In 1492, Columbus discovered America, and Seville was given the sole access to trading routes with the new land. Hence every trading company of any size in all of Europe created a branch office in Seville and the city’s population grew with incredible speed. That same year Granada fell as the last city in Spain to be controlled by Muslims. The “Re-conquest of Spain” was over. Christians controlled the whole land. In that same year, King Fernand of Aragon and Queen Isabel the Catholic expelled all Jews and Muslims from Spain in an attempt to “purify” the country. Jews fled to other parts of Europe and beyond. To this day, Spain has a very small Jewish population.
I studied Averroes somewhat in college and was amazed to be walking the same streets and visiting the same neighborhoods in which intellectual giants like Averroes, Maimonides and Seneca once lived, studied and wrote. Averroes is credited with translating Plato and Aristotle from Arabic into Latin. The West had lost these great writings, but thanks to Averroes they once again had access to these intellectual powerhouses. Averroes’ translations of Aristotle in particular had a major impact on the writings of Thomas Aquinas and Albert the Great.
I ate my best meal in Spain after visiting the Sephardic museum at “La Fragua.” I literally ate bull, which was the best dish I have eaten in three months of wonderful Spanish food. The restaurant was rustic with tables fashioned from old tree stumps and an old stove in the corner and an empty paint can sitting near the stove. The food was divine. Regretfully, I chose a different restaurant for dinner so that I could watch the Real Madrid soccer game. The game was fun, but the food paled by comparison.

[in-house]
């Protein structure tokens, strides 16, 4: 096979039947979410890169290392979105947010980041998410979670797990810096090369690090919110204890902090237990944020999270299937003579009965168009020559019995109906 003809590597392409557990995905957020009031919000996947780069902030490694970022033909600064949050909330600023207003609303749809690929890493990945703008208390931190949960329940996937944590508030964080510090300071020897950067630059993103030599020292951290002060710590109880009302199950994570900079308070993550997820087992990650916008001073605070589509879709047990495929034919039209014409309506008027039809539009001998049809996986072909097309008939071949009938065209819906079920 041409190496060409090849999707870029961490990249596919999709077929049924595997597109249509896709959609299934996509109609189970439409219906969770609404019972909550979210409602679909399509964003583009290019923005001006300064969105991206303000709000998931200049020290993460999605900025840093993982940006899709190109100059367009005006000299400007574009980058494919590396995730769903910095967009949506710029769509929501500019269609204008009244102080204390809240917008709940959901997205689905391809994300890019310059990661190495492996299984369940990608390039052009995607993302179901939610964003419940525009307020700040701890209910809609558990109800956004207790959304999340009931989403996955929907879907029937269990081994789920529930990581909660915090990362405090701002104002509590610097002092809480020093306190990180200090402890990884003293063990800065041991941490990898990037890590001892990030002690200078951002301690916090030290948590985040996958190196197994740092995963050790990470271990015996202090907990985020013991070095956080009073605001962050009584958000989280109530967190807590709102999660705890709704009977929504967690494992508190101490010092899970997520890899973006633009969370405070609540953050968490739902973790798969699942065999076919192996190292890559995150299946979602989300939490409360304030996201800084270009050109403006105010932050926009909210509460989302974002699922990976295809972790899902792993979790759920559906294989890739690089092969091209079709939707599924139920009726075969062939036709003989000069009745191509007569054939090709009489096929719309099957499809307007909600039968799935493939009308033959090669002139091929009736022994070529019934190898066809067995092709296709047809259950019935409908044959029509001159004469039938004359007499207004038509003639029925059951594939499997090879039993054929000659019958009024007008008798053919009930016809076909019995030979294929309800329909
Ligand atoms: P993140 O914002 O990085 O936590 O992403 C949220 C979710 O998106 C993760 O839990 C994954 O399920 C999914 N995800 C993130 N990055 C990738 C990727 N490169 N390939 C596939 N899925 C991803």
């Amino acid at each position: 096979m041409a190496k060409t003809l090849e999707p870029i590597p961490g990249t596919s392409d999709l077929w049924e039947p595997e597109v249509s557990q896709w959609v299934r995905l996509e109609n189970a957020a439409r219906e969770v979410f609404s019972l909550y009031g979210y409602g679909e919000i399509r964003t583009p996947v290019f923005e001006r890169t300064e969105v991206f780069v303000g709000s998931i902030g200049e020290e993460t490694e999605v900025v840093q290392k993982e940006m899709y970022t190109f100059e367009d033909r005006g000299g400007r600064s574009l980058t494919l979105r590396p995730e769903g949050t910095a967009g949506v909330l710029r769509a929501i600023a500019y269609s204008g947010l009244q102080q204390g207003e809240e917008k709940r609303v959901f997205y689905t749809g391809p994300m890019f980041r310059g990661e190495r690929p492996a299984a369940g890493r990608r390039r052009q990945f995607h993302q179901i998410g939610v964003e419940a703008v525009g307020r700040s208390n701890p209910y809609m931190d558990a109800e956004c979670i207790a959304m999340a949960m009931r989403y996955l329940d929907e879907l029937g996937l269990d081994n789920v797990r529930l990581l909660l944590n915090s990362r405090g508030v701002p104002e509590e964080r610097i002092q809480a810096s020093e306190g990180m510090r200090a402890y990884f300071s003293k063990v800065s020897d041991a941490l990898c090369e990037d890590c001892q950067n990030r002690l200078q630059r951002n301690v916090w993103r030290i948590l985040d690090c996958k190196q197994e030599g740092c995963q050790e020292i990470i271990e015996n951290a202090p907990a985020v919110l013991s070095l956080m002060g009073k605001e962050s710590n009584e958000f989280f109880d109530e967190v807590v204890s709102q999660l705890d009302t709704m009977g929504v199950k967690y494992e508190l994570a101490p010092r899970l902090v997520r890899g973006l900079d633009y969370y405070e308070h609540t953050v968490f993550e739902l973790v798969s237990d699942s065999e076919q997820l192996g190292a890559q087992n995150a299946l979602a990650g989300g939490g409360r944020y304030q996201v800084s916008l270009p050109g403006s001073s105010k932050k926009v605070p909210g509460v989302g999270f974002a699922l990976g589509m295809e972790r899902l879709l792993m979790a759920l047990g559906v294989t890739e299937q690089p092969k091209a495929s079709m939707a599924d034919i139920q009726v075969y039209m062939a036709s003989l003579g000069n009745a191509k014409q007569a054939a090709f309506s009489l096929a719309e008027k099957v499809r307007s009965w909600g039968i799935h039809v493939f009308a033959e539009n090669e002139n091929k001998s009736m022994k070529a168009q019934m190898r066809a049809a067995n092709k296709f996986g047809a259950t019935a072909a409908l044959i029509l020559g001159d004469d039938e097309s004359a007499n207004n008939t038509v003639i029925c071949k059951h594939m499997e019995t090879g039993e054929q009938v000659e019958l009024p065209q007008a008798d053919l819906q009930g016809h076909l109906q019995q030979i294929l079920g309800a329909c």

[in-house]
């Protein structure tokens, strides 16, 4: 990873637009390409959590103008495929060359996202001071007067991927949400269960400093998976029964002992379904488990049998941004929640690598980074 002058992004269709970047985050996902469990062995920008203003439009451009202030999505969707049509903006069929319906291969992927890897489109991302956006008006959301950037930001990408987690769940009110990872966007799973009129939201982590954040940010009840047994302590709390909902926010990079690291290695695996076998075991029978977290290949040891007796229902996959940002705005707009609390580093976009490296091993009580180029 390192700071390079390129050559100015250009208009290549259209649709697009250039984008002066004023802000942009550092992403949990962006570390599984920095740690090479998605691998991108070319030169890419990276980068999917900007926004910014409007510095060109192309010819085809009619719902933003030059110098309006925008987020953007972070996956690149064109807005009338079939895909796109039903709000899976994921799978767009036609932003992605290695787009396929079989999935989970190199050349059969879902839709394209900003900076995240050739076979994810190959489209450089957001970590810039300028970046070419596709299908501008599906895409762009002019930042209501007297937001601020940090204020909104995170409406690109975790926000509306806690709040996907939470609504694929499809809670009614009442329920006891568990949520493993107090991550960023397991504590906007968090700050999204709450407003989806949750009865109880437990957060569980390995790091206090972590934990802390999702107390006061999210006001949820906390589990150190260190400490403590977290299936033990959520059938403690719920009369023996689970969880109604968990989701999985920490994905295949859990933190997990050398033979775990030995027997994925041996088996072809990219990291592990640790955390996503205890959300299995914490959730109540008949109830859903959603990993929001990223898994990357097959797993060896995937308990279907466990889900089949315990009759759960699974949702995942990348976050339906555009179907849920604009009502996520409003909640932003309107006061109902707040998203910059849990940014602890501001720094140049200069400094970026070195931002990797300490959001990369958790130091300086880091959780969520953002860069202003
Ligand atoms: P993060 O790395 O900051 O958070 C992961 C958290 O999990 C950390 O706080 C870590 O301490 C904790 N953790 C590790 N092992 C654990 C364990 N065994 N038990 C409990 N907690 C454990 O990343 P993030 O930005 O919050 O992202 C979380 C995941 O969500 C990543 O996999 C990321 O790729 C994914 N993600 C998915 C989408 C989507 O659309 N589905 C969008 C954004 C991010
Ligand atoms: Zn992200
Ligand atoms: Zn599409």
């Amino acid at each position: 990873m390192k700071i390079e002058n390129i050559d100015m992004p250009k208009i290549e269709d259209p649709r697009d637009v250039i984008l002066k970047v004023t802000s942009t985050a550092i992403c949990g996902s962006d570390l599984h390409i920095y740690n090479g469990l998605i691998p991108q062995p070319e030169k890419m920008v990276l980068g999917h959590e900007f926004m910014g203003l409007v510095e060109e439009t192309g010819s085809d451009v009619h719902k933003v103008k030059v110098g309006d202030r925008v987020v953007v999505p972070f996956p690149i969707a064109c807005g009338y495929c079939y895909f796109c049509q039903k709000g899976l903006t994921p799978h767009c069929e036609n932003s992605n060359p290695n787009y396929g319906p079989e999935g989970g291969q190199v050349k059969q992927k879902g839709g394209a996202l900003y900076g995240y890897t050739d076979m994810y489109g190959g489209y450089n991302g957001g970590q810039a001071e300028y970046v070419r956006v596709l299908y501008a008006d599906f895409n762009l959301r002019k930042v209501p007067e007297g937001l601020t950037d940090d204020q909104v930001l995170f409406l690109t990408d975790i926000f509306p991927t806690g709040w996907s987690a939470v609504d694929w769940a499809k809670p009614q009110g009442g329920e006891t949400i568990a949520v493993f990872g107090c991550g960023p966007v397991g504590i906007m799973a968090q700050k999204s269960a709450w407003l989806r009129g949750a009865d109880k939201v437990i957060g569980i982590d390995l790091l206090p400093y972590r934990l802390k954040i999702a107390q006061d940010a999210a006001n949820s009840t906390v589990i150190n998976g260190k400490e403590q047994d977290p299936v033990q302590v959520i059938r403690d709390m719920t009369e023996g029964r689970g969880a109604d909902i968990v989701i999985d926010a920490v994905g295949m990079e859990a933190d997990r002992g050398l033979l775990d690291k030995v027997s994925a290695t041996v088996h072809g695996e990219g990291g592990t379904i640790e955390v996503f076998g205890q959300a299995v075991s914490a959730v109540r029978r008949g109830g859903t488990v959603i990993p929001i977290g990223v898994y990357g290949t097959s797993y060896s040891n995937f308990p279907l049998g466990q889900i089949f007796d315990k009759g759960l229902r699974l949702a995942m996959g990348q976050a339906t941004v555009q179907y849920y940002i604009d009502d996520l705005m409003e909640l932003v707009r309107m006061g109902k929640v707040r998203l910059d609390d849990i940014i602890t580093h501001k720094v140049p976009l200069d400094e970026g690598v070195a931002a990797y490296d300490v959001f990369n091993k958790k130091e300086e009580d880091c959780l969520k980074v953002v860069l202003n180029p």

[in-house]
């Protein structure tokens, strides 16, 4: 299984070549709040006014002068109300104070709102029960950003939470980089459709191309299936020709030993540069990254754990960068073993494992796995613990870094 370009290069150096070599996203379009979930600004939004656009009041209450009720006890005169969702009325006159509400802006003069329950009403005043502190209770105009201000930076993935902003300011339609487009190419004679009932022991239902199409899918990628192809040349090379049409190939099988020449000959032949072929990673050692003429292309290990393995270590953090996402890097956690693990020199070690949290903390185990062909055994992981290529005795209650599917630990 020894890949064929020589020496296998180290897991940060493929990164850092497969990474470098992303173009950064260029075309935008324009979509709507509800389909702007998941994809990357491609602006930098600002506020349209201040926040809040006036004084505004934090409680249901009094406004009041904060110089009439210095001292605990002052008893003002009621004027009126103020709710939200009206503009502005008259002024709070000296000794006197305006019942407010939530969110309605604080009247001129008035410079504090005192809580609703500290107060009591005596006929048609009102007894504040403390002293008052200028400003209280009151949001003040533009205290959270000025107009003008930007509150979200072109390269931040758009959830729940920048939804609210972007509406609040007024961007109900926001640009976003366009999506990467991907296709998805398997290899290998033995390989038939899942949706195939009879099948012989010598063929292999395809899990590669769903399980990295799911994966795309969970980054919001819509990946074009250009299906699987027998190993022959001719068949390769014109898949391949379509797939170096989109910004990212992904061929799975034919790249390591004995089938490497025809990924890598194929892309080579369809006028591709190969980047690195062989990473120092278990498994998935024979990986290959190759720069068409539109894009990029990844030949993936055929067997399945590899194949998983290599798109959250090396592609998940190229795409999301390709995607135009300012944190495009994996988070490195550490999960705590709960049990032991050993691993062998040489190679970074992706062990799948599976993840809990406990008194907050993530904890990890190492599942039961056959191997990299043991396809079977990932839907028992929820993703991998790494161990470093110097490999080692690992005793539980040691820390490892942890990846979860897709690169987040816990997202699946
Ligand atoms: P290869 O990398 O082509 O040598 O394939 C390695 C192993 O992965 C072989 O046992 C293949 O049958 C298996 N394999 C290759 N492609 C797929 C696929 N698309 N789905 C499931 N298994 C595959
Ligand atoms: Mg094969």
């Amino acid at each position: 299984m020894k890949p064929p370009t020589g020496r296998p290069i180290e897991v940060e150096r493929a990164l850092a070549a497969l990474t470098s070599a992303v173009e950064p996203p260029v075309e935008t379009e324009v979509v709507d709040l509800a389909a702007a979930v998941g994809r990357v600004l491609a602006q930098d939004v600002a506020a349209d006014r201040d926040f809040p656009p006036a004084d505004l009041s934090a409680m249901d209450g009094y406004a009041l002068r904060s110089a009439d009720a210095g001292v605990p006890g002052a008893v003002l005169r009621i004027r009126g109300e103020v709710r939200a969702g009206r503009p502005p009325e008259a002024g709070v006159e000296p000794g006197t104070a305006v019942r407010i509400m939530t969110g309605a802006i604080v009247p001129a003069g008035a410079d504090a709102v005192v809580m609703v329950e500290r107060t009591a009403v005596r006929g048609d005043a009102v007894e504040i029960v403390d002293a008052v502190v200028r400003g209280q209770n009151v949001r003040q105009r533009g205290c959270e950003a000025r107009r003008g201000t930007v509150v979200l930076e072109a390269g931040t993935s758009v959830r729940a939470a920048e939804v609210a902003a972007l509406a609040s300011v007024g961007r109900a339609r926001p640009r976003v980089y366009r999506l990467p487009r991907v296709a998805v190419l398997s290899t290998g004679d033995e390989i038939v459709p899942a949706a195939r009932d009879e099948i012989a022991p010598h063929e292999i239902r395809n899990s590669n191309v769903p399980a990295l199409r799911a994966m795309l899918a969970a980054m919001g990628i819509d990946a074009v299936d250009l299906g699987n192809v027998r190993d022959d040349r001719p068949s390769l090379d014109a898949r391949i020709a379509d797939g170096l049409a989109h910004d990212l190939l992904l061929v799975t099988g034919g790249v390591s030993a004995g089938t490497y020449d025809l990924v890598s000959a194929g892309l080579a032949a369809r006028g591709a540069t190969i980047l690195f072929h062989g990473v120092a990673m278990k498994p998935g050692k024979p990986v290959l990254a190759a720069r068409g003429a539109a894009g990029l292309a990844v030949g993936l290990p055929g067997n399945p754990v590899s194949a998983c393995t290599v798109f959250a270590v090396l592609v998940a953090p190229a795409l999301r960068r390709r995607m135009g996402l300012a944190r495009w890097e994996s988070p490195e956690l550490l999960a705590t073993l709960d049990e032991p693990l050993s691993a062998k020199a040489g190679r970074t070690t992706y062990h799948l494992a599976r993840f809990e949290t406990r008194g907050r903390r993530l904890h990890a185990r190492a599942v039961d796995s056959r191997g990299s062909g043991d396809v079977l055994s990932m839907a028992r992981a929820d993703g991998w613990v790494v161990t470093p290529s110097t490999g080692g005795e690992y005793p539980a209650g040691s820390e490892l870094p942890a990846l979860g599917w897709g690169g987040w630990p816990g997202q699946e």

In the afternoon I visited the mosque, which was converted into a Christian worship site when a cathedral was built in the middle of the mosque. It is one of the most interesting sites in all of Spain. The mihrab, which signifies the direction to Mecca and hence the direction in which Muslims must face to prostrate themselves and pray, was ornate and stunning. I love beautiful Arab architecture and art. Muslims are forbidden to depict human beings and animals in their art. Their designs are thus otherworldly and often involve Arabic letters and plant-life found in Muslim countries.
It was fascinating to be in ancient city where Christians, Jews and Muslims once got along well and learned from one another. I find this to be a compelling vision of how the world should be today. We must find ways to embrace the differences that others share with us and not to fear one another’s differences.
In the afternoon I toured the home where Julio Romero de Torres was born and died. He has become one of my two favorite painters in all of Spain, along with Velasquez. I bought a book about Torres so that I had study his life and his paintings, because they utterly fascinate me and they capture Andalusian life and culture unlike any other artwork that I have seen.
Afterwards, I toured the alcazar or castle which overlooks the city and protects it. It was dark and fascinating to walk around the castle virtually alone. My final event of the day was to take in the equestrian show in honor of our daughter, Marguerite, who loves to ride horses and is excellent at it. These horses literally danced to flamenco music. They were graceful beyond imagination. It was just one more fantastic aspect of the Andalusian culture which I find utterly compelling.
May we continue to count our blessing and give thanks to God for all that we have and all that we are.
With love and prayers,